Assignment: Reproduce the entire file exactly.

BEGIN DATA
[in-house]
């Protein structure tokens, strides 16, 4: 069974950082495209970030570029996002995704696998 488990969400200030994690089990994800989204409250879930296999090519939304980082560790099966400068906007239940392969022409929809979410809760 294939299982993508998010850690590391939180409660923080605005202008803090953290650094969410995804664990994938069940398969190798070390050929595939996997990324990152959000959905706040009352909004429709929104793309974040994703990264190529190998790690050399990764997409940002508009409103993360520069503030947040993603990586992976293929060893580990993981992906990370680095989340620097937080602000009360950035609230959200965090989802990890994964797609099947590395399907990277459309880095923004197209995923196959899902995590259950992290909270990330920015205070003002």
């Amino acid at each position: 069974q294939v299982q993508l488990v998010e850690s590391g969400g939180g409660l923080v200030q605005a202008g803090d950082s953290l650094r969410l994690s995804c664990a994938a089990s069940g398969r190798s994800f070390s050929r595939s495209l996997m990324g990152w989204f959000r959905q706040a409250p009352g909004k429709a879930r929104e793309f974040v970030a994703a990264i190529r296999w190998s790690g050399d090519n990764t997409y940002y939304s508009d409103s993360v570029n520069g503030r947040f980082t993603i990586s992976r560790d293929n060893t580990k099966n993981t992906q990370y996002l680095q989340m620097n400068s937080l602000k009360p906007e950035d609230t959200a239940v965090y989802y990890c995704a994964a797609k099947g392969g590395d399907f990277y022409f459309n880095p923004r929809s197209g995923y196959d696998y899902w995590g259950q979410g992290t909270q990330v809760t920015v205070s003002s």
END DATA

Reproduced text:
[in-house]
């Protein structure tokens, strides 16, 4: 069974950082495209970030570029996002995704696998 488990969400200030994690089990994800989204409250879930296999090519939304980082560790099966400068906007239940392969022409929809979410809760 294939299982993508998010850690590391939180409660923080605005202008803090953290650094969410995804664990994938069940398969190798070390050929595939996997990324990152959000959905706040009352909004429709929104793309974040994703990264190529190998790690050399990764997409940002508009409103993360520069503030947040993603990586992976293929060893580990993981992906990370680095989340620097937080602000009360950035609230959200965090989802990890994964797609099947590395399907990277459309880095923004197209995923196959899902995590259950992290909270990330920015205070003002």
């Amino acid at each position: 069974q294939v299982q993508l488990v998010e850690s590391g969400g939180g409660l923080v200030q605005a202008g803090d950082s953290l650094r969410l994690s995804c664990a994938a089990s069940g398969r190798s994800f070390s050929r595939s495209l996997m990324g990152w989204f959000r959905q706040a409250p009352g909004k429709a879930r929104e793309f974040v970030a994703a990264i190529r296999w190998s790690g050399d090519n990764t997409y940002y939304s508009d409103s993360v570029n520069g503030r947040f980082t993603i990586s992976r560790d293929n060893t580990k099966n993981t992906q990370y996002l680095q989340m620097n400068s937080l602000k009360p906007e950035d609230t959200a239940v965090y989802y990890c995704a994964a797609k099947g392969g590395d399907f990277y022409f459309n880095p923004r929809s197209g995923y196959d696998y899902w995590g259950q979410g992290t909270q990330v809760t920015v205070s003002s």